In seedling sorghum (less than 15 cm tall), greenbugs may be found on any part of the plant including in the whorl and under cool conditions, in the soil at the base of the plant. The entire sorghum plant and soil around the base of the plant should be examined when scouting seedling sorghum for greenbugs. The presence of greenbugs and any damage to plants (yellowing, death of tissue) should be noted. Seedling sorghum is very susceptible to greenbugs. Greenbugs should be controlled with insecticide when infested plants are commonly found on about 20% of plants, but before any plants are killed. Greenbugs on plants larger than seedlings to the boot stage should be controlled when greenbug colonies are causing red spotting or yellowing of leaves on 20% of plants, but before any full-sized leaves are killed. Greenbugs on boot- to heading-stage sorghum should be controlled when greenbug colonies are causing red spotting or yellowing of leaves and when one full leaf per plant is dying. At this growth stage, insecticide applications are suggested in some cases if greenbugs are colonizing upper leaves of booting sorghum and tissue is dying. Greenbug infestations after sorghum flowering and before the hard-dough stage should be controlled before they kill more than two full-sized leaves on 20% of plants. When estimating leaf damage, consider any leaf to be dead when more than 75% of its surface is red, yellow, or brown. Greenbug damage should not be mistaken for the natural senescence of small bottom "seed" leaves. Estimate an average leaf damage level for the entire field unless it is feasible to spot treat.
These guidelines are based on the assumption that greenbug abundance is increasing so rapidly that control by beneficial insects is not effective. Also, plants undergoing drought or other stress cannot tolerate as many greenbugs without suffering reductions in yield. However, when more than 20% of greenbugs are brown and swollen from being parasitized, application of an insecticide usually is not necessary.

Management: Greenbug abundance in a field can increase 20-fold per week, but the seasonal average is a five- to six-fold increase each week. Rain and predators suppress increase in greenbug abundance early in the season, although abundance of natural enemies has a lag time of one to two weeks. The parasite Lysiphlebus testaceipes (Cresson) usually is responsible for rapid decline in aphid abundance late in the season.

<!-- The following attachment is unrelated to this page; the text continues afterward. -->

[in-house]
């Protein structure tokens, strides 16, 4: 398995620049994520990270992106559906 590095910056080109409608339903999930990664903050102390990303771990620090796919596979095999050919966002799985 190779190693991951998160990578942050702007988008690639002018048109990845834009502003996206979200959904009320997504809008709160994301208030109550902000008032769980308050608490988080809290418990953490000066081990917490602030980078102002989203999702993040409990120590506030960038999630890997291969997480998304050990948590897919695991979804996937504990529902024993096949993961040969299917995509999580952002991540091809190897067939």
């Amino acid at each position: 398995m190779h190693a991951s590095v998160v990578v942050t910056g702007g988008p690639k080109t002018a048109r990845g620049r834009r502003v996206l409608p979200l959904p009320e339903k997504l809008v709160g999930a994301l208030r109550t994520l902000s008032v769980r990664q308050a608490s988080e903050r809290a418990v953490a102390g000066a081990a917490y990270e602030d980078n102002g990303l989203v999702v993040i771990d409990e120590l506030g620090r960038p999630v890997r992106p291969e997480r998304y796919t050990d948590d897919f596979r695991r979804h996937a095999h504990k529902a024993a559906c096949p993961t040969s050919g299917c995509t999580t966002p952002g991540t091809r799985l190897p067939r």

Sorghum hybrids resistant to greenbug should be used. However, four greenbug biotypes, C, E, I, and K are capable of infesting sorghum. Biotypes do not differ in appearance but differ in their effect on resistant hybrids. Greenbug biotypes E and I are currently the most common biotypes and they may occur together in some sorghum-growing areas. Biotype I greenbugs damage sorghums resistant to biotype E greenbugs, but biotype I resistant hybrids are resistant to biotype E. Greenbug resistant hybrids will not be free of greenbugs, but resistant hybrids are infested with fewer greenbugs and are more tolerate to damage than are susceptible hybrids. Treatment damage thresholds for resistant hybrids are the same as for susceptible hybrids because thresholds for both kinds of sorghum are based on plant damage.
The greenbug can be controlled with some organophosphate insecticides, but resistance to several organophosphates has been recorded. Most naturally occurring parasites and predators will be spared if extremely low dosage rates of organophosphates are used to control greenbug when abundance reaches the economic threshold. Some insecticides with systemic action applied to seed or in-furrow at planting for soil pests will control greenbugs.